James Joyce’s “Ivy Day in the Committee Room” and The Five Codes of Fiction

  • Raymond J. WilsonIIIEmail author
Part of the Analecta Husserliana book series (ANHU, volume 109)


James Joyce’s short story “Ivy Day in the Committee Room” from his book Dubliners has often been criticized for being chaotic or at least random. Traditional methods of analysis, such as plot analysis, do not yield an idea of coherent structure. They thus appear to support the criticisms. However, when the story is subjected to an analysis based on Roland Barthes’ five codes from his book S/Z, the story is revealed to have both an overall structure and an intricate, detailed sub-structure of twelve scenes. The overall structure is largely provided by the operation of what Barthes called the Enigma Code. The detailed structure is provided by what Barthes called the Action Code. Barthes suggests using the Action Code to create a table, and one appears in this article. Barthes says that the elements in the table will “articulate” with each other; and an examination of the table created to Barthes’ specifications shows that the elements do indeed articulate both horizontally and vertically. Thus, an interesting irony arises in that both Joyce’s story and Barthes’ book have been accused of anarchistic construction, yet when Barthes’ system is applied to Joyce’s story the rigorous structure of the story emerges and the orderliness of the five code system is confirmed.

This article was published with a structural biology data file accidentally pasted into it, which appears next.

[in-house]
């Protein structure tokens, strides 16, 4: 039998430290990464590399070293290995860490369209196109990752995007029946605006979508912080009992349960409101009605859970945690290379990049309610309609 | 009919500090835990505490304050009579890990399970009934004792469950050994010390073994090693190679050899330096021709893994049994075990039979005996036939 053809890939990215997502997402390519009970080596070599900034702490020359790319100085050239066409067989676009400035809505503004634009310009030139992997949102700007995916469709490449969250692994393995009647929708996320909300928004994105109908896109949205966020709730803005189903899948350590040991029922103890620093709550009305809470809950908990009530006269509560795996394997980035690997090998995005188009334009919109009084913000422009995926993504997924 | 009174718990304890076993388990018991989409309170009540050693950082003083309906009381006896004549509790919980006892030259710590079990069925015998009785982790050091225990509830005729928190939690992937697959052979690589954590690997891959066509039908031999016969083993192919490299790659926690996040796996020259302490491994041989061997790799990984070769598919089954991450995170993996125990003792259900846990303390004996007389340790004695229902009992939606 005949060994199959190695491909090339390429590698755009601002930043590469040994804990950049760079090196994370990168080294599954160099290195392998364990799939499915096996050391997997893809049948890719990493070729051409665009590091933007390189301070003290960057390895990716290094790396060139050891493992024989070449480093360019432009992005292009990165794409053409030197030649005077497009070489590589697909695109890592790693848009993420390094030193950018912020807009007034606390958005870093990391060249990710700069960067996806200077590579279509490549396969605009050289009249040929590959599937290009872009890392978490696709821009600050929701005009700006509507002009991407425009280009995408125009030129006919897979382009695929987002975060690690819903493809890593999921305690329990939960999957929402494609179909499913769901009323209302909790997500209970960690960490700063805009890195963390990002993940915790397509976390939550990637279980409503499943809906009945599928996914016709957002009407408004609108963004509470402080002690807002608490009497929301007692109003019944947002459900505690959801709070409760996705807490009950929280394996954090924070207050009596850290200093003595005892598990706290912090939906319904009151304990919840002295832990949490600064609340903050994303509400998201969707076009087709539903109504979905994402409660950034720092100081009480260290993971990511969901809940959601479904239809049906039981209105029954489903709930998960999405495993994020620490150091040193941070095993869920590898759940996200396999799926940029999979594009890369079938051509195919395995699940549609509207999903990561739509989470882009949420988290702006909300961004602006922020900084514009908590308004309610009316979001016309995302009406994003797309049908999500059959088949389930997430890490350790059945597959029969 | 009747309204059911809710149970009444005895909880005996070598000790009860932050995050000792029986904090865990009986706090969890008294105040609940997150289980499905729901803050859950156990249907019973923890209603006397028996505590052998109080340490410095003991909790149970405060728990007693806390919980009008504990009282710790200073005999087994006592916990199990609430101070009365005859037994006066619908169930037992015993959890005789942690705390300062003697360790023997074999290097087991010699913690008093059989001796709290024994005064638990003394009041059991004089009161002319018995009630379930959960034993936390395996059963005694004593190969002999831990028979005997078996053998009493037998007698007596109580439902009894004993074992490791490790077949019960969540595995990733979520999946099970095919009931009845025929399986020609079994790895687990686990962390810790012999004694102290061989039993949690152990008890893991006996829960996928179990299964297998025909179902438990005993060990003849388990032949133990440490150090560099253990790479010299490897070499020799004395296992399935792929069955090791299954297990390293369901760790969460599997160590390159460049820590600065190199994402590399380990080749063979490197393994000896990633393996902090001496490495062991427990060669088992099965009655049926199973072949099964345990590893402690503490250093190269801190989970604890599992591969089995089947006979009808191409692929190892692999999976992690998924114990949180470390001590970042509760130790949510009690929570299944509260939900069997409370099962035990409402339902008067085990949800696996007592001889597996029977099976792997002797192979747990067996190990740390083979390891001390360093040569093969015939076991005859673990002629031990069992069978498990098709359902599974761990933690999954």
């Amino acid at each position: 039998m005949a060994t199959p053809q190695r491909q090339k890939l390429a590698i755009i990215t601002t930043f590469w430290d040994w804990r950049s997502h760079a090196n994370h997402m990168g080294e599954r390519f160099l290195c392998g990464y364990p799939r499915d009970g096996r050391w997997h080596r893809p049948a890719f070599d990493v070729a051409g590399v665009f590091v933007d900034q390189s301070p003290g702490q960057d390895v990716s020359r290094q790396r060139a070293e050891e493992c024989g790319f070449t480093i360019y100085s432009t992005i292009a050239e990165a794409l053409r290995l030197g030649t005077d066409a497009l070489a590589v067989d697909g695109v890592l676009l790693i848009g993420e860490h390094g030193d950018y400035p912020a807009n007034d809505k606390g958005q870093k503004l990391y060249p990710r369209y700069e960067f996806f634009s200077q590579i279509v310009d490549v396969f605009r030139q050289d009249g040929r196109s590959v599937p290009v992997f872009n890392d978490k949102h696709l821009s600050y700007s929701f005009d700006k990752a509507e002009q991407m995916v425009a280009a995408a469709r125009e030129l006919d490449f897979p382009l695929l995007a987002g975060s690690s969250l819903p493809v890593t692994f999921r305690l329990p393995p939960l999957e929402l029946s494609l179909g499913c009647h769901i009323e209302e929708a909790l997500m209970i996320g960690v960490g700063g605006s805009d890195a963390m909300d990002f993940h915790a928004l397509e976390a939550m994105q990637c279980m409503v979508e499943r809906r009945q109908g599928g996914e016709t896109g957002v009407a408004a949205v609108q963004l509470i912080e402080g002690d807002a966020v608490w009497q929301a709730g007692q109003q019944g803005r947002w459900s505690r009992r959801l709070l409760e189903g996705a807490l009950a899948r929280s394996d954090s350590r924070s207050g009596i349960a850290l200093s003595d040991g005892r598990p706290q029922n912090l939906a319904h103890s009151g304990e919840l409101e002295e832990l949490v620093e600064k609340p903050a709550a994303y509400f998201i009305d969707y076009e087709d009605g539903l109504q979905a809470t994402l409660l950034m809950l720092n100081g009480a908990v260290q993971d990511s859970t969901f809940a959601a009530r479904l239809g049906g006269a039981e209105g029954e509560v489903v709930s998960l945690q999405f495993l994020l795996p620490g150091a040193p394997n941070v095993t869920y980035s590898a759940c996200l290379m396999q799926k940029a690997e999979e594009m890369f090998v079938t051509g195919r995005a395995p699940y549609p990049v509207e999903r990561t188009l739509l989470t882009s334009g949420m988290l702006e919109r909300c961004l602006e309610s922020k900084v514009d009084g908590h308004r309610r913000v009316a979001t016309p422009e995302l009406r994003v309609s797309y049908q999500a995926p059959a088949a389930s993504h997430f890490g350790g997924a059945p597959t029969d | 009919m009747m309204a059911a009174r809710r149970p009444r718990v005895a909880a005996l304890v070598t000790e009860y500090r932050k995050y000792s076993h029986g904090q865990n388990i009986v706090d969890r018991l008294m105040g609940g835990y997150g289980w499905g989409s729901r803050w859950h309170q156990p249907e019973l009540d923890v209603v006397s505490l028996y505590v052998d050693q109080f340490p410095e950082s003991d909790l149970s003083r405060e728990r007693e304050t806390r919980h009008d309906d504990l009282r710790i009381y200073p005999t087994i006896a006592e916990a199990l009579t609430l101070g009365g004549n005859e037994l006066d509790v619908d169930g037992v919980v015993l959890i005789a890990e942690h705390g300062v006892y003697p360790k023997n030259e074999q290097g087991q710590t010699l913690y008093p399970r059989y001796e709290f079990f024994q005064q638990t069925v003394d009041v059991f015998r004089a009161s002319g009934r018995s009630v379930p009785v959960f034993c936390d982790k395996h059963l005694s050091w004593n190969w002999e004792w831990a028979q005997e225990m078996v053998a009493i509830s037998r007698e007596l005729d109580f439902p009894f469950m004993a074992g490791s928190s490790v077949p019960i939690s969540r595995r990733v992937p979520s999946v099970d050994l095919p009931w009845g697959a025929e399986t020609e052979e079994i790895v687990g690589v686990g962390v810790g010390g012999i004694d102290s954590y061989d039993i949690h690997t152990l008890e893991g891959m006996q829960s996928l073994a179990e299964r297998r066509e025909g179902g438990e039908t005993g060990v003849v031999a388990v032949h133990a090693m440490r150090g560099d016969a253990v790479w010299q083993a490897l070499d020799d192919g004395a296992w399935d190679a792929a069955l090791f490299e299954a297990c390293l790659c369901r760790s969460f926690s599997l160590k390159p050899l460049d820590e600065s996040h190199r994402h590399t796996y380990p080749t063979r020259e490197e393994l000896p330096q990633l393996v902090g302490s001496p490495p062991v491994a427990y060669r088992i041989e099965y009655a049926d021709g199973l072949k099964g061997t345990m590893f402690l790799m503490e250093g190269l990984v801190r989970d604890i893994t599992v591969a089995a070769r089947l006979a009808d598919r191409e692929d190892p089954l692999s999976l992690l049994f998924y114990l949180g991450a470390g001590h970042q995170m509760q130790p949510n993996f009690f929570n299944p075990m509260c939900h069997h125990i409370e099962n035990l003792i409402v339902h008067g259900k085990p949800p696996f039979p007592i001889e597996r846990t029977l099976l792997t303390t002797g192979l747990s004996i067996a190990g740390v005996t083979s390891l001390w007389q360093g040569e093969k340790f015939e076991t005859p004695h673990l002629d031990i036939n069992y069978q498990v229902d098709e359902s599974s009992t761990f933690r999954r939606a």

Action Code Textual Element Symbolic Code Political Corruption Socialist Party 
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Copyright information

© Springer Science+Business Media B.V. 2011

Authors and Affiliations

  1. 1.Loras CollegeDubuqueUSA

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